NEW ORLEANS — A settlement agreement approved by a federal court stipulates the city of New Orleans and the Regional Transit Authority will bring more than 2,000 bus stops into compliance with the Americans with Disabilities Act.
The agreement was struck in response to a lawsuit filed by Francis Falls, Mitchell Miraglia and Thad Tatum last March alleging that city bus stops do not accommodate the needs of people with disabilities. Under the settlement agreement, approved by a three-judge panel of the Eastern District Court of Louisiana, the defendants agreed to repair and/or construct bus stops in the city of Kenner and New Orleans Parish, in accordance with ADA standards, while at the same time denying plaintiffs’ allegations and liability.
Court documents said all parties agreed to the compromise to avoid the expense and inconvenience of further litigation.
“When you look at the settlement, you’ll see that they’re basically committing to development of a plan going forward on how the city is going to prioritize these bus stops,” David Whitaker, a partner who defends ADA litigation at Kean Miller, told the Louisiana Record. “Although the pleadings in the case allege that more than 90 percent of the bus stops are not in compliance with ADA requirements, there is undoubtedly a wide range of potential compliance issues involved — in some locations relatively minor, in other locations more significant, so the percentage by itself does not provide a lot of information.”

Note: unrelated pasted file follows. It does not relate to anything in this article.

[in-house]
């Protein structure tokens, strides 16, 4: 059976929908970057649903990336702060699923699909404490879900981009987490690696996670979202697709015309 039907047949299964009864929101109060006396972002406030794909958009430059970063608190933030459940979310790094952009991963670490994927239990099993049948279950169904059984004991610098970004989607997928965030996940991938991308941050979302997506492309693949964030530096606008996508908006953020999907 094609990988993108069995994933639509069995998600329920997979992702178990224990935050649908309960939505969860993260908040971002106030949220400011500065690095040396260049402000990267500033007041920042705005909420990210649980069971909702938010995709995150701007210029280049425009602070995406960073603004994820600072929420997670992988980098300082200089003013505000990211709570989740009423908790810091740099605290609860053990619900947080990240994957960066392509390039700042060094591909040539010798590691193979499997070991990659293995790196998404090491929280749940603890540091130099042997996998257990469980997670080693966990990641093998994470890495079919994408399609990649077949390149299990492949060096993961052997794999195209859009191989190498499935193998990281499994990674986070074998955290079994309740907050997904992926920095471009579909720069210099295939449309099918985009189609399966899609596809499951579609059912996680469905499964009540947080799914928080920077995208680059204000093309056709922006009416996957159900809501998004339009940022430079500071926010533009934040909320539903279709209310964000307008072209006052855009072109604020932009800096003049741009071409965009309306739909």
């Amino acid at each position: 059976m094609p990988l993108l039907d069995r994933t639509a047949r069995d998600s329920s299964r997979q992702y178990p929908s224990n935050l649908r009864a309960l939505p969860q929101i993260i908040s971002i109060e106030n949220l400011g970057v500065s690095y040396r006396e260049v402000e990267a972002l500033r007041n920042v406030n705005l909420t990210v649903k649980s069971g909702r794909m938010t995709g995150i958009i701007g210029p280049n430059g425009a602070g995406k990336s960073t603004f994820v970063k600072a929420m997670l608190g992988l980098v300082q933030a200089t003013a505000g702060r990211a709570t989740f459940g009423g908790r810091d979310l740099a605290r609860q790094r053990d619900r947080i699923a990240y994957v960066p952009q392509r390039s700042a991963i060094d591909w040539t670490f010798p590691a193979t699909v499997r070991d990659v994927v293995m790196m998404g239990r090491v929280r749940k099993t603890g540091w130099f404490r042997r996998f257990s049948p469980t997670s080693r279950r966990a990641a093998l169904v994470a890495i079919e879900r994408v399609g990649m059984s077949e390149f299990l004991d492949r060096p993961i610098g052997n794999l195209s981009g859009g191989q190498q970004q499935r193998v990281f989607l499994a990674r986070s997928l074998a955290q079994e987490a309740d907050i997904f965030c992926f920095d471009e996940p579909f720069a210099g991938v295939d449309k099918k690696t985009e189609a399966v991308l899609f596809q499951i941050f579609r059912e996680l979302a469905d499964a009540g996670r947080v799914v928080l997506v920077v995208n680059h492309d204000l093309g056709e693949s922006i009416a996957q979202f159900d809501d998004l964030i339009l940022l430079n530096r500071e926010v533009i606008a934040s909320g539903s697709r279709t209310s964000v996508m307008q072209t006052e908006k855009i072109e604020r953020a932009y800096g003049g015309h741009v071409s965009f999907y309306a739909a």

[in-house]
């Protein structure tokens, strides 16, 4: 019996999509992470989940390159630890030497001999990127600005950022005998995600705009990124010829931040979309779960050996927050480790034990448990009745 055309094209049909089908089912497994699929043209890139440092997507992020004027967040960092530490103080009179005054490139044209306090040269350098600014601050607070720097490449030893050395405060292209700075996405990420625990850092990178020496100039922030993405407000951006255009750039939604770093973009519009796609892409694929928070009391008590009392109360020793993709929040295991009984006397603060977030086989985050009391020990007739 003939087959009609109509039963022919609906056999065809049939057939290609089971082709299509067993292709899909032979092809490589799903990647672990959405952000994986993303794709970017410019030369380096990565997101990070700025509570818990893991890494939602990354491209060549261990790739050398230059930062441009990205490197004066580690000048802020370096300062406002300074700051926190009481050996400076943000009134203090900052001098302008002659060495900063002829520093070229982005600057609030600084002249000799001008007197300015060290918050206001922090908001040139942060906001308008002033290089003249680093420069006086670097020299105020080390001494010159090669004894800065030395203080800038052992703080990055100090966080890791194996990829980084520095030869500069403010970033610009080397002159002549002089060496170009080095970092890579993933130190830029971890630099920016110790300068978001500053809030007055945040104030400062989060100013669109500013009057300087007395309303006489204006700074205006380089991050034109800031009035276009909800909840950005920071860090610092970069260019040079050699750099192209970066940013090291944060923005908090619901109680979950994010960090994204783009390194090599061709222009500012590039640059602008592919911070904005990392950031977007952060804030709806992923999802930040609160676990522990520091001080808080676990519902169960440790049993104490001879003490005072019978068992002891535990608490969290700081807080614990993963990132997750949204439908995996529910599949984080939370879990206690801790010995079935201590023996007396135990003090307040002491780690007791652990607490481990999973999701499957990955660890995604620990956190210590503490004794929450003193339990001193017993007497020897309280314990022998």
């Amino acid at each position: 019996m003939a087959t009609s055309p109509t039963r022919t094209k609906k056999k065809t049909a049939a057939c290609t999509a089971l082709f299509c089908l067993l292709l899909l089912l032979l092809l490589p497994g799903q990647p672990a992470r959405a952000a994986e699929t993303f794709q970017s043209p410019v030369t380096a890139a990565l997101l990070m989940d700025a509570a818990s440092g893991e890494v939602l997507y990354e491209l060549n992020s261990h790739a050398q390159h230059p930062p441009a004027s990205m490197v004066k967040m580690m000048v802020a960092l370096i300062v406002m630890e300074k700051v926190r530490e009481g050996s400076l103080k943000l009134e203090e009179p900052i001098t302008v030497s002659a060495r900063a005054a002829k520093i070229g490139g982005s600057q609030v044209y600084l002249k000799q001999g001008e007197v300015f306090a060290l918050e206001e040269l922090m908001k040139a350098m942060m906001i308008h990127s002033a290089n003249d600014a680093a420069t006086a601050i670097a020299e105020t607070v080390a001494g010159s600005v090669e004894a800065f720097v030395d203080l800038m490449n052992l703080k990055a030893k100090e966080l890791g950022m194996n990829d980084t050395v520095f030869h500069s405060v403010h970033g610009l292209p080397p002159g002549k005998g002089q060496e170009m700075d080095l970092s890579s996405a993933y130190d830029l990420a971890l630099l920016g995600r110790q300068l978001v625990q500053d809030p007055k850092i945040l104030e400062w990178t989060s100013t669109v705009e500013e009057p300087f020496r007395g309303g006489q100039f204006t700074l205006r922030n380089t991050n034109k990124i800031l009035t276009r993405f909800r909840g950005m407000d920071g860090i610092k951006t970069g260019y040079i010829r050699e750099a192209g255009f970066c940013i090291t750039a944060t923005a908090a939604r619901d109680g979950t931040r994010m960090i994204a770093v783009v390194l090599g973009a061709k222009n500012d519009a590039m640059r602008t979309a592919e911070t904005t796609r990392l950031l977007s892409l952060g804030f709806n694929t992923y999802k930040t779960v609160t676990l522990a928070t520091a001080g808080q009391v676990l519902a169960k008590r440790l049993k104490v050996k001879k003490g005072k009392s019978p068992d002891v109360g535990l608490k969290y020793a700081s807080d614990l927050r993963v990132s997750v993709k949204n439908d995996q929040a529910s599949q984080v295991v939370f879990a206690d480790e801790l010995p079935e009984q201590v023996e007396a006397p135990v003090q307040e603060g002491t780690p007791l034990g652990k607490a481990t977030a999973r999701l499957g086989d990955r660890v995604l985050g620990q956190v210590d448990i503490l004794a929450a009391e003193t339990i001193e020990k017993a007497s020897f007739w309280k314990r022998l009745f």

Most of Whitaker’s clients are private-sector businesses that are obligated to comply with the public-accommodation requirements found in Title III of the ADA, while the RTA case deals with a government entity subject to Title II of the Act.
Still, good business practices should prevail for both.
“A business is well advised to give some thought to (ADA compliance) ahead of time,” Whitaker said. “It’s easier to deal with the issues proactively and on your time table rather than having to address it within the context of a lawsuit.”
The agreement stipulates that New Orleans and the RTA will work with ADA personnel to oversee and implement a compliance plan.
“The retention of said experts will be funded in accordance with the transit agreement between the city and the RTA,” the settlement stated, which places a deadline of Nov. 30, 2021 for completion of the evaluation process.
Under a “reasonable accommodation prioritization” clause, the settlement agreement allows for the three defendants to each submit a list of the 10 bus stops they would like to see placed at the top of the modification list, as long as their lists do not substantially alter the compliance timeline. Improvements on those 30 bus stops are to be made by Jan. 1, 2019.
A transition plan must be submitted to the court for approval by Nov. 30, 2022 and all bus stops must be in compliance by Nov. 30, 2031. Actual cost of improvements to the bus stops has yet to be determined.
With respect to how quickly the compliance issues under the RTA settlement agreement will be corrected, Whitaker said, “I guess it remains to be seen how all of this is going to play out,” noting that there is a price tag associated with making these changes.